Book Review: The Secret Garden by Frances Hodgson Burnett


Official Synopsis from Goodreads: When orphaned Mary Lennox comes to live at her uncle’s great house on the Yorkshire Moors, she finds it full of secrets. The mansion has nearly one hundred rooms, and her uncle keeps himself locked up. And at night, she hears the sound of crying down one of the long corridors.

The gardens surrounding the large property are Mary’s only escape. Then, Mary discovers a secret garden, surrounded by walls and locked with a missing key. One day, with the help of two unexpected companions, she discovers a way in. Is everything in the garden dead, or can Mary bring it back to life?

Genre: Classic children’s literature
Setting: Early 1900s, the moors of Yorkshire, England
My copy came from: I’ve had a hardback copy of this since I was a little girl.

**this post contains affiliate links**

Review: Enchanting and sweet. I loved this book! The Secret Garden by Frances Hodgson Burnett is classic children’s literature. Our main character, a young girl named Mary Lennox, has lost both of her parents in a cholera epidemic in India, and has to leave her home in India to live with her uncle on the moors of England. Mary is a miserable child, she is noted to be “sour”, “disagreeable-looking”, “contrary”, and “sallow”, and it was interesting to read how Mary changes throughout the course of the novel. When The Secret Garden first started, Mary was very annoying, but as she steps outside of herself and discovers the world around her, she becomes easier to read. Mary and the Secret Garden both mimic each other. They start out both almost dead inside, but gradually come back to life. I found the parallel between Mary and the garden interesting.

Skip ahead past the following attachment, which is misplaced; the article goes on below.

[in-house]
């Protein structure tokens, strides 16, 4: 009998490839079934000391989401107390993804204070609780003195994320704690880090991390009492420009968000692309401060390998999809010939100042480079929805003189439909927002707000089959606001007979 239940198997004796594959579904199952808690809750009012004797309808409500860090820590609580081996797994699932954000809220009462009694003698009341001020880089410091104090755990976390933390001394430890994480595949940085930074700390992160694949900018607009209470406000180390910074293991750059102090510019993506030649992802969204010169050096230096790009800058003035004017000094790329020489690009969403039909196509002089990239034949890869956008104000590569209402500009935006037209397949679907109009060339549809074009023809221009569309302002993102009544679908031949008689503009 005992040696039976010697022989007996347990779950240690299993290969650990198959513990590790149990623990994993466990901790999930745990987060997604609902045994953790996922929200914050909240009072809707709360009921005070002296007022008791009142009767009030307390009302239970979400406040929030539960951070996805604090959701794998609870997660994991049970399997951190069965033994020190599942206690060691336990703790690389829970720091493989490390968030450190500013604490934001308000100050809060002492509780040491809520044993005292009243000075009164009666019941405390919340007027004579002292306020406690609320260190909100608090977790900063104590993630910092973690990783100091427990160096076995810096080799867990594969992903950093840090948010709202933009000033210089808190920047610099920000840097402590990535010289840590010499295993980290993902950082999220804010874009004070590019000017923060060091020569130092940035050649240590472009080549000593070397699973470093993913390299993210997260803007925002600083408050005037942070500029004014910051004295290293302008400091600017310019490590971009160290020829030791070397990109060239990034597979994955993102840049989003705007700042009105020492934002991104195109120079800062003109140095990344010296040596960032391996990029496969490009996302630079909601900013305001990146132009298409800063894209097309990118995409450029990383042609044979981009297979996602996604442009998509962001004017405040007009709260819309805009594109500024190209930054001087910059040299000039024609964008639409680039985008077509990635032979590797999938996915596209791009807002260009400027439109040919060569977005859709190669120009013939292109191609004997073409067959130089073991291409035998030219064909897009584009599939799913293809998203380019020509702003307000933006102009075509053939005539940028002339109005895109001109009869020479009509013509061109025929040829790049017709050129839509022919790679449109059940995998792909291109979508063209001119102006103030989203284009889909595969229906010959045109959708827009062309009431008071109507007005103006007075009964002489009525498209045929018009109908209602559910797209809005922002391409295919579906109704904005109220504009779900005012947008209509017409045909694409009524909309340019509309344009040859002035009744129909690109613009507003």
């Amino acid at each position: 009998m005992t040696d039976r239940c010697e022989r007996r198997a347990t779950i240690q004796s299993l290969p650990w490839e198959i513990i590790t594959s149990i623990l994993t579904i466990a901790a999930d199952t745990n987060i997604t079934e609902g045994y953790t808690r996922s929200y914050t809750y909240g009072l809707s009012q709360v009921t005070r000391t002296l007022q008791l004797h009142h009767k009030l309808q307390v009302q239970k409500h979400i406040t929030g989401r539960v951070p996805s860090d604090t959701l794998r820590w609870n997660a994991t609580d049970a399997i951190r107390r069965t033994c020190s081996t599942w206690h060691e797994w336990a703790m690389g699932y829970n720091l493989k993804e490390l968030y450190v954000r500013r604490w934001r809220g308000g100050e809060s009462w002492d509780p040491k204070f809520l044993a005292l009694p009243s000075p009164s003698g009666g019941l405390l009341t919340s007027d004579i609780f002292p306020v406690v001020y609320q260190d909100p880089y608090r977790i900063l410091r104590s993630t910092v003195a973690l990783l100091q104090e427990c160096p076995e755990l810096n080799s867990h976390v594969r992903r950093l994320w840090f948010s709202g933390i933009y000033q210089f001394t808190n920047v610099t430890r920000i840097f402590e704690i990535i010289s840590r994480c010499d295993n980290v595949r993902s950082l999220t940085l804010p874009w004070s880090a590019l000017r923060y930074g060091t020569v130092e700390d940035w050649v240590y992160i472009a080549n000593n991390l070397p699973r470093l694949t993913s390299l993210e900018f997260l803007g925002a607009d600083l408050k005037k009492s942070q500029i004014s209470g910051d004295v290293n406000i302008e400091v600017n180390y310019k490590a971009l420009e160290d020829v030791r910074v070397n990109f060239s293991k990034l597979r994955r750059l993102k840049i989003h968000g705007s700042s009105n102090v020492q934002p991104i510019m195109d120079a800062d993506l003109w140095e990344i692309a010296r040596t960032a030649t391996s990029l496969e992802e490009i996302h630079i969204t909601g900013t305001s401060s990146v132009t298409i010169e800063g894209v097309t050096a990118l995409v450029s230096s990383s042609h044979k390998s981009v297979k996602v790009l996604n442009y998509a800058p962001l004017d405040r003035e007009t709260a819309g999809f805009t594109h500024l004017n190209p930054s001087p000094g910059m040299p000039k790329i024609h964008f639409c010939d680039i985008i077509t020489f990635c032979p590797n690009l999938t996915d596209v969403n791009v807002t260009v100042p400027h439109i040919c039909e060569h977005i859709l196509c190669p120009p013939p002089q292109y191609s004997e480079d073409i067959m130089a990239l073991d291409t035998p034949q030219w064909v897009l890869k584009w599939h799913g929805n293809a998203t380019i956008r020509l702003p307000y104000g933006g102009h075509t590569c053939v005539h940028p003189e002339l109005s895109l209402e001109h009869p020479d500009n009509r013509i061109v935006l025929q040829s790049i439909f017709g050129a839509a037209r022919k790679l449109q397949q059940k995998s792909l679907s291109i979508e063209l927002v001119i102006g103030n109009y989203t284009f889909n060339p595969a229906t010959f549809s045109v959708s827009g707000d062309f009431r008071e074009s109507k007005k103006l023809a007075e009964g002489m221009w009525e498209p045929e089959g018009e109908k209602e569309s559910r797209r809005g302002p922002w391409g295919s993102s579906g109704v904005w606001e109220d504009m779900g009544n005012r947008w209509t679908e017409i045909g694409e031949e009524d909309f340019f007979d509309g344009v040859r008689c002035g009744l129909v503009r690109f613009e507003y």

“Is the spring coming?” he said. “What is it like? You don’t see it in rooms if you are ill.”

“It is the sun shining on the rain and the rain falling on the sunshine, and things pushing up and working under the earth,” said Mary.

Mary is very curious, so naturally hears of a locked garden and wants to find a way in. She hears crying in the hallway, and wants to investigate. There is a gothic air to this book, and I loved it! I also loved the way the setting came alive, with the descriptions of the moors and the garden. It was so very atmospheric, and made me wish I truly loved gardening. I don’t – I love flowers and gardens, but I don’t like working in them – too many spiders for me!

And the roses—the roses! Rising out of the grass, tangled round the sun-dial, wreathing the tree trunks and hanging from their branches, climbing up the walls and spreading over them with long garlands falling in cascades—they came alive day by day, hour by hour. Fair fresh leaves, and buds—and buds—tiny at first but swelling and working Magic until they burst and uncurled into cups of scent delicately spilling themselves over their brims and filling the garden air.

The atmosphere and setting was my favorite part of the book. While I really loved this book, there are some issues that modern readers might have with a few of the scenes. There are some racist remarks by characters, and there was one mention of wife beating that was inappropriate. I know thinking along these lines were the thoughts of that time, but it’s still hard to read, and hampered my enjoyment of the book somewhat.

“Oh, Dickon! Dickon!” she cried out. “How could you get here so early! How could you! The sun has only just got up!”

He got up himself, laughing and glowing, and tousled; his eyes like a bit of the sky.